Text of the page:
Hatsan 135 QE Vortex .30-caliber pellet rifle: Part 2
by Tom Gaylord
Writing as B.B. Pelletier
This report covers:
- Adjusting the trigger
- JSB Exact 50.15 grains
- Predator Polymag
- Air Venturi .30 caliber balls
- JSB Exact 44.75 grains
- Cocking effort
Time for me to bend the bow of Ulysses, which no man but he could string. Today is velocity day, plus I said I would take a closer look at adjusting the Quattro trigger. I’ll do the trigger first.
Adjusting the trigger
All of the trigger adjustments work and I adjusted them all. The trigger came out of the box breaking at 6 lbs. 10.5 oz. and I was able to get it down to 5 lbs. 4 oz. When I did the first stage went away, so I added some and now it feels right to me. I also lightened the first stage pull (1 lb. 10 oz.) by a couple ounces (1 lb. 4 oz.), though it doesn’t seem any different when I pull it.
My take on the trigger is that it does adjust, but the range in which it works is still high. For a sporting trigger, though, it is fine. Stage two breaks cleanly, though I can feel some movement, so it isn’t crisp. Let’s look at the velocity.
JSB Exact 50.15 grains
The first pellet I tested was the JSB Exact that weighs 50.15 grains. It’s a dome and, if accurate, should make a good hunting pellet. This monster averaged 543 f.p.s. with a spread from 540 to 546 f.p.s. That’s just 6 f.p.s. At the average velocity this pellet averaged 32.84 foot-pounds at the muzzle.
No doubt 543 f.p.s. sounds slow to you. But bear in mind that a century ago the .25 caliber pellet rifles were only in the high 300s. Yes the trajectory will be pronounced, but at the close distance this rifle is meant for you should be able to estimate the range pretty close.
Next up were Predator Polymag pellets. They call themselves a pointed pellet because of the red plastic insert, but in fact they are really hollowpoints. Peformance on game should be stunning!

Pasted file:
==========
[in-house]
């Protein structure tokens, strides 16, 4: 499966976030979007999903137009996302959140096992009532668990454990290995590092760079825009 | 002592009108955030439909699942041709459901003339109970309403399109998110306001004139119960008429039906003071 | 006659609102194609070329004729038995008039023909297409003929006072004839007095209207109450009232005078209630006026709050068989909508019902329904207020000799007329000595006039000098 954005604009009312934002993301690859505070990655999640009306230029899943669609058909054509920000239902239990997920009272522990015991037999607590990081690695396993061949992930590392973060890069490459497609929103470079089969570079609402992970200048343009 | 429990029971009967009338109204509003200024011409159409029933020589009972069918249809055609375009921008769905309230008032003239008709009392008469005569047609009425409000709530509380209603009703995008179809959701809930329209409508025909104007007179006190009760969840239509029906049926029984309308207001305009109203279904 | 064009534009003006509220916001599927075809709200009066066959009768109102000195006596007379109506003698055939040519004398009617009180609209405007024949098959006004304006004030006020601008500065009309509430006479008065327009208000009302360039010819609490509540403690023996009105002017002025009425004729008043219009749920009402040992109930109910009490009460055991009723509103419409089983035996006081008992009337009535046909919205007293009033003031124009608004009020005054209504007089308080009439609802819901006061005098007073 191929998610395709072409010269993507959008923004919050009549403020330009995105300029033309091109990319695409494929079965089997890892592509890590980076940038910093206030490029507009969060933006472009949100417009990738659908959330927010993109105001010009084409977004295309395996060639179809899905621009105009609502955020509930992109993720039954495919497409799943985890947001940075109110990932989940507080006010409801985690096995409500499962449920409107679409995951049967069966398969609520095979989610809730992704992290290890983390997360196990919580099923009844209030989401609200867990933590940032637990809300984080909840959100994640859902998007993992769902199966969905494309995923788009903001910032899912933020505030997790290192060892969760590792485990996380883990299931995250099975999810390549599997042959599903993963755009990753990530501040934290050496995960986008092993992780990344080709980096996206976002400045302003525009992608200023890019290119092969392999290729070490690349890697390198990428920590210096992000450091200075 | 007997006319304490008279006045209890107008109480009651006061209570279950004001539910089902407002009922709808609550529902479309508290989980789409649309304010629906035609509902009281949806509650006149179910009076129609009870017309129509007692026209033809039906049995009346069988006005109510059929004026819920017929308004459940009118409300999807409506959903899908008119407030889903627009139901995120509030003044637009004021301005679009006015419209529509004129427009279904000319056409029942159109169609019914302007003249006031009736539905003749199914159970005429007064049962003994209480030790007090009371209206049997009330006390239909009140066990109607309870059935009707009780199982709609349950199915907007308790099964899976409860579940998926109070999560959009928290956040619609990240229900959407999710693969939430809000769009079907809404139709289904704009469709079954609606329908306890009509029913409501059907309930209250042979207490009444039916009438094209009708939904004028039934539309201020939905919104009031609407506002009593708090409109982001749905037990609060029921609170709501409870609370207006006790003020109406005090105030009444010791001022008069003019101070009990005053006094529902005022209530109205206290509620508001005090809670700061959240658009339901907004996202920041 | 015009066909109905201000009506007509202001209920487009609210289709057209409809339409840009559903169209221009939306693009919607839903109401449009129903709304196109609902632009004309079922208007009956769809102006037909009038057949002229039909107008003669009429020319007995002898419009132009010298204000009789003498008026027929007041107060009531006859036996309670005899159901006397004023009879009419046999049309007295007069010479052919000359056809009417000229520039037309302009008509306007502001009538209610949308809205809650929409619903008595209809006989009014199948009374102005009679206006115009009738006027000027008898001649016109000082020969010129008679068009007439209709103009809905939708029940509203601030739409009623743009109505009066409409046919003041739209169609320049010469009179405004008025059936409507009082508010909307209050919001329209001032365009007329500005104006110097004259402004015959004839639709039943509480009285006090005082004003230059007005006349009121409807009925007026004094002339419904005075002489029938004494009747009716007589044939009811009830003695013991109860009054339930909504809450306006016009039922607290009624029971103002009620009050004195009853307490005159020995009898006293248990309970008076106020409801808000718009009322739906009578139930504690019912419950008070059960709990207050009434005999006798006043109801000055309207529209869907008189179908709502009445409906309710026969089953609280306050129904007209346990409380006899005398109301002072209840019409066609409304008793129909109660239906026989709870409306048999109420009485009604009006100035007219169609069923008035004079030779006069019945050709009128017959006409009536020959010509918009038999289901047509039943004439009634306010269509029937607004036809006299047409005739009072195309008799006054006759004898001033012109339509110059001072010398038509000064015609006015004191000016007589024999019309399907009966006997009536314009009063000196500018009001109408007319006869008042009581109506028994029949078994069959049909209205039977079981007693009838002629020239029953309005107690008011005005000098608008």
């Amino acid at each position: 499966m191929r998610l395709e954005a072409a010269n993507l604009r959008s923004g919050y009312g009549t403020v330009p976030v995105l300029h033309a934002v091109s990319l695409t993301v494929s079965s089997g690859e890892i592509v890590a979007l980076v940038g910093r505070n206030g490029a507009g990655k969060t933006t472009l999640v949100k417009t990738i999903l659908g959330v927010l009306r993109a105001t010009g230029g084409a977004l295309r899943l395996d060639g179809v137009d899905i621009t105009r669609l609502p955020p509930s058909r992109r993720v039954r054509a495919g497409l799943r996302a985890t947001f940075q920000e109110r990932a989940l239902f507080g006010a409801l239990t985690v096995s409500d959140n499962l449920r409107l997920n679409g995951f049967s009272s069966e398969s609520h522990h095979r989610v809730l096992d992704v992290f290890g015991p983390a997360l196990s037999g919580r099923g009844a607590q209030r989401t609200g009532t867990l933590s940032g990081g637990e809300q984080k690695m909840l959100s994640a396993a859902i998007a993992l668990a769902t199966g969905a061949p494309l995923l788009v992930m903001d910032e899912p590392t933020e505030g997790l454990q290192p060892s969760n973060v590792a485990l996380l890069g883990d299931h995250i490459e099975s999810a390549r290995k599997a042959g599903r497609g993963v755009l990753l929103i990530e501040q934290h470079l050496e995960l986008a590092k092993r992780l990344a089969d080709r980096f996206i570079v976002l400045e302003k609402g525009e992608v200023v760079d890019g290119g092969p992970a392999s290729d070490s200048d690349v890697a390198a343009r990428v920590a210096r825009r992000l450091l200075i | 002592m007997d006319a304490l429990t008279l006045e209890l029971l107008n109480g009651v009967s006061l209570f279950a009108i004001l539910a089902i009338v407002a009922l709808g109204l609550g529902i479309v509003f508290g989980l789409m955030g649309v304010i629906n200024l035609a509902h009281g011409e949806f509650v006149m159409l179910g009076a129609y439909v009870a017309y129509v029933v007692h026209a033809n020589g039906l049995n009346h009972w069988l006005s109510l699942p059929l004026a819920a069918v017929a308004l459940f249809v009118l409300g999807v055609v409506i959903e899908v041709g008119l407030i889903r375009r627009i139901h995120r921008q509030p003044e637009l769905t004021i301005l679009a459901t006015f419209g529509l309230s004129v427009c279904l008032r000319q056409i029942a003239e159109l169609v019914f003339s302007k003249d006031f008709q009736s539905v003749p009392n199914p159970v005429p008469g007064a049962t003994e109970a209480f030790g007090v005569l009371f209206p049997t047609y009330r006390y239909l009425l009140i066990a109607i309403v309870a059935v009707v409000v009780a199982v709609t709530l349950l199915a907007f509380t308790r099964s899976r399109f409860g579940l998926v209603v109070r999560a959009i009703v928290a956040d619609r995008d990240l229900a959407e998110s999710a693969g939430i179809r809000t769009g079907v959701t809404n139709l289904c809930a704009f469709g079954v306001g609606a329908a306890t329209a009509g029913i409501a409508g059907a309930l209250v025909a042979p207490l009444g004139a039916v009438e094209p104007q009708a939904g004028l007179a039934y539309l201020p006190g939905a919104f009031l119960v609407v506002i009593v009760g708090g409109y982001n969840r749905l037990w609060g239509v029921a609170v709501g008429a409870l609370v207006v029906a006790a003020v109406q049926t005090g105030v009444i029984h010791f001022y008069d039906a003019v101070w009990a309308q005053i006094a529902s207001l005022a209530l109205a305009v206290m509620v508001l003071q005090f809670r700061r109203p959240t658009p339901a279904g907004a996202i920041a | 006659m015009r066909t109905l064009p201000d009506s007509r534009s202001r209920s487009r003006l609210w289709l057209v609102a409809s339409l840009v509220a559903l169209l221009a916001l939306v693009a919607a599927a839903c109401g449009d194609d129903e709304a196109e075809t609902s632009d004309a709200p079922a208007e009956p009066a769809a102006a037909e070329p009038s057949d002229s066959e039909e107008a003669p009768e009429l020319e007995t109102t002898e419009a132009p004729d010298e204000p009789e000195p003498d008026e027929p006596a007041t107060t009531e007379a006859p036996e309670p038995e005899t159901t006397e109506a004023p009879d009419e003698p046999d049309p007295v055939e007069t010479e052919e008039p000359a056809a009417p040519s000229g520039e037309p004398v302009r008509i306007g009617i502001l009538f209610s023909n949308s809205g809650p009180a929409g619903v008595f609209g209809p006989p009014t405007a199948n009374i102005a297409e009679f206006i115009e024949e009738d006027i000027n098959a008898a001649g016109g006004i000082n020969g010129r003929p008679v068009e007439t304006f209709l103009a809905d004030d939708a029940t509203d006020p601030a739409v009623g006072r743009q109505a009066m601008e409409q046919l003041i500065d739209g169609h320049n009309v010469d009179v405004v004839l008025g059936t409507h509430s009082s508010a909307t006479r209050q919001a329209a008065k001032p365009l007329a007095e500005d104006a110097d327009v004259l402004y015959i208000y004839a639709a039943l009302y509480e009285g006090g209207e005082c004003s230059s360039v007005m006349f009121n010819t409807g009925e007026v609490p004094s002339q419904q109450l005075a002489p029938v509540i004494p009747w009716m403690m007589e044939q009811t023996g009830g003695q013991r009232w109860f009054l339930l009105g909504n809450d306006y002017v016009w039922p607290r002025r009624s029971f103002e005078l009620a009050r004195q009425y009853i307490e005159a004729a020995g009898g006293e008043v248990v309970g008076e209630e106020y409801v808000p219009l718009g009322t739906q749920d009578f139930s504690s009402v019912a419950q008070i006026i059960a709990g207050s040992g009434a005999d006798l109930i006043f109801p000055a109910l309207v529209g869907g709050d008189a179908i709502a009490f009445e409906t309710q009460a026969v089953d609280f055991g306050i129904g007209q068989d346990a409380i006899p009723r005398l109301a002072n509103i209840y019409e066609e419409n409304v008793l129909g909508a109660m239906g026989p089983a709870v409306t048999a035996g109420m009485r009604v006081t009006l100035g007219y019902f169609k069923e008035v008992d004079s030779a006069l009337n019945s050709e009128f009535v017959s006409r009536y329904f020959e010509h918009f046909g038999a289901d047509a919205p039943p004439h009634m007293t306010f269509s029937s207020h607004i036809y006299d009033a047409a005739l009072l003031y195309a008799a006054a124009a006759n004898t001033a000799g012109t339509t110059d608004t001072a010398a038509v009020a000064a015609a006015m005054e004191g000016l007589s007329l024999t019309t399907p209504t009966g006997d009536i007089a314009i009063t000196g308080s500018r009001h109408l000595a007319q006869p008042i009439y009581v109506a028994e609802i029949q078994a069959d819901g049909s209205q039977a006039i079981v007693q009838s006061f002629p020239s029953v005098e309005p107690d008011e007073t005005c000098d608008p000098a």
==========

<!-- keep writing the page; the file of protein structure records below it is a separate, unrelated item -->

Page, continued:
Polymags averaged 569 f.p.s. from the 135 QE Vortex. They ranged from a low of 565 to a high of 570 f.p.s.. So the spread was just 5 f.p.s. At the average velocity Polymags generate 32.18 foot-pounds at the muzzle.
If these prove accurate they will be an excellent hunting pellet. And Polymags often do prove accurate, so this is one to watch.
Air Venturi .30 caliber balls
Next I tried Air Venturi .308-caliber 44-grain round balls. But they were too big to enter the breech. Even after pushing on one hard with my thumb it didn’t go in halfway.
JSB Exact 44.75 grains
The final pellet I tried was the 44.75-grain dome. Ironic, isn’t it, that JSB made the only three pellets that I could shoot in this rifle? This pellet was the fastest, at an average 580 f.p.s. out the muzzle. It also had the largest velocity spread, from a low of 573 to a high of 585 f.p.s. That’s 12 f.p.s., which is still very good for a new springer.
At the average velocity this pellet generates 33.44 foot-pounds, which is the highest energy I recorded in the test. As a dome, it is another good hunting pellet, as long as it’s accurate.
Remember I said that this was the hardest rifle to cock I have ever experienced? I personally thought it was going to register 100 lbs. on the scale. Well — it didn’t! It registered 57 lbs. Apparently I am closer to 100 than this rifle.
The recoil is heavy but not extreme. And the vibration is very much under control. For the power and caliber the Hatsan 135 QE Vortex is smooth.
I was surprised by how consistent the powerplant is — especially for a new springer! I can now see why people like this large air rifle. I still find the Quattro on the heavy side, but well within the range of usability.
This is a civilized magnum breakbarrel air rifle. Before this test I thought it was just a gag, but with just what little I’ve done today I see that it’s much more.
My plan is to shoot it for accuracy at 10 meters with open sights next, and then decide which way to go afterward.